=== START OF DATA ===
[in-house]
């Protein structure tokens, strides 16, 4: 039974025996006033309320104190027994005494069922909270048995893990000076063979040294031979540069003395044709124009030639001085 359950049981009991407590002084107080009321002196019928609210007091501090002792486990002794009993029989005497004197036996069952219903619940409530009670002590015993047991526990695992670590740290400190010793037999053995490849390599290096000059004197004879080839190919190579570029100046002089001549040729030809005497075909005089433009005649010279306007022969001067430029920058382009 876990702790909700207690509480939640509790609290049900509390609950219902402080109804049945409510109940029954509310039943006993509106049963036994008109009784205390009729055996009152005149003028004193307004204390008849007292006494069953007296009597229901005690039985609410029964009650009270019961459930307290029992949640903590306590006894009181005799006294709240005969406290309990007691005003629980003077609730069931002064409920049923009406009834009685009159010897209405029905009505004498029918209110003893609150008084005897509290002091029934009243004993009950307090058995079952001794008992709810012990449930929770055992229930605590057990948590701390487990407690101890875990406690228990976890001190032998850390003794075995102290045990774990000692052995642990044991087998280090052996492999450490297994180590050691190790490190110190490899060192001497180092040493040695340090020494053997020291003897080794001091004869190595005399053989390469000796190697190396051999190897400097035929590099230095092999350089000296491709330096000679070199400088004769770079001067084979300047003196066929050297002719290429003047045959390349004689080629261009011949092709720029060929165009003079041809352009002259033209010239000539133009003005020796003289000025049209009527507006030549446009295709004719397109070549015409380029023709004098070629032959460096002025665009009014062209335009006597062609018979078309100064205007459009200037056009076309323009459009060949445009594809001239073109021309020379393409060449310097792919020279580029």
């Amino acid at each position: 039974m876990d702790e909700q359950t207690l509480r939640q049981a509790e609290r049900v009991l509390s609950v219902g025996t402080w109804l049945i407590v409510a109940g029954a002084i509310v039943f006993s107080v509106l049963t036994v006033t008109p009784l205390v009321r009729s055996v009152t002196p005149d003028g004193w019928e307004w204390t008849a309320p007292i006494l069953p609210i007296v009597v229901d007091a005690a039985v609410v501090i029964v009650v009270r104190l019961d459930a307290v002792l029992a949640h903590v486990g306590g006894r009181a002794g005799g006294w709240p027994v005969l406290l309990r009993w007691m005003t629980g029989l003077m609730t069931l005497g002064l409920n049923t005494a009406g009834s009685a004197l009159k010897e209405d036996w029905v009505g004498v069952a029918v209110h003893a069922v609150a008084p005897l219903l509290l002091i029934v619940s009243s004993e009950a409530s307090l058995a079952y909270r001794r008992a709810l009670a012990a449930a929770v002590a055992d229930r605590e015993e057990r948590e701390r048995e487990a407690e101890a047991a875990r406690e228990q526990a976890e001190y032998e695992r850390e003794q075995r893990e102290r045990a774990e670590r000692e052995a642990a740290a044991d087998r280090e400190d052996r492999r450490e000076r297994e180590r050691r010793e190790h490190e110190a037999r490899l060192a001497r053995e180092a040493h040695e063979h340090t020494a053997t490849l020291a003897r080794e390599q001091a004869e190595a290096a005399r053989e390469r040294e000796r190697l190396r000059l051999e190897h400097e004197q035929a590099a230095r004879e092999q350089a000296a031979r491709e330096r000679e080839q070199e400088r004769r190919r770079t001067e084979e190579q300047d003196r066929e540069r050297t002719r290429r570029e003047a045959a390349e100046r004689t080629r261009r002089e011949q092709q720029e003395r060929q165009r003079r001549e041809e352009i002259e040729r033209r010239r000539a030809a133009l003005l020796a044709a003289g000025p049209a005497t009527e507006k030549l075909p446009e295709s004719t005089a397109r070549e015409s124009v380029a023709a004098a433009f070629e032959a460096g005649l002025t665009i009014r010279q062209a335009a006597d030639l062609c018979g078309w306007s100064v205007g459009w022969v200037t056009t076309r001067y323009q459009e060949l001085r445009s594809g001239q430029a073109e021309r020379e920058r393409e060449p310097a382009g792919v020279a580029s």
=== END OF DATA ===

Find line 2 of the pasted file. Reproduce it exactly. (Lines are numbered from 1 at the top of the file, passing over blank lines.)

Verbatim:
């Protein structure tokens, strides 16, 4: 039974025996006033309320104190027994005494069922909270048995893990000076063979040294031979540069003395044709124009030639001085 359950049981009991407590002084107080009321002196019928609210007091501090002792486990002794009993029989005497004197036996069952219903619940409530009670002590015993047991526990695992670590740290400190010793037999053995490849390599290096000059004197004879080839190919190579570029100046002089001549040729030809005497075909005089433009005649010279306007022969001067430029920058382009 876990702790909700207690509480939640509790609290049900509390609950219902402080109804049945409510109940029954509310039943006993509106049963036994008109009784205390009729055996009152005149003028004193307004204390008849007292006494069953007296009597229901005690039985609410029964009650009270019961459930307290029992949640903590306590006894009181005799006294709240005969406290309990007691005003629980003077609730069931002064409920049923009406009834009685009159010897209405029905009505004498029918209110003893609150008084005897509290002091029934009243004993009950307090058995079952001794008992709810012990449930929770055992229930605590057990948590701390487990407690101890875990406690228990976890001190032998850390003794075995102290045990774990000692052995642990044991087998280090052996492999450490297994180590050691190790490190110190490899060192001497180092040493040695340090020494053997020291003897080794001091004869190595005399053989390469000796190697190396051999190897400097035929590099230095092999350089000296491709330096000679070199400088004769770079001067084979300047003196066929050297002719290429003047045959390349004689080629261009011949092709720029060929165009003079041809352009002259033209010239000539133009003005020796003289000025049209009527507006030549446009295709004719397109070549015409380029023709004098070629032959460096002025665009009014062209335009006597062609018979078309100064205007459009200037056009076309323009459009060949445009594809001239073109021309020379393409060449310097792919020279580029």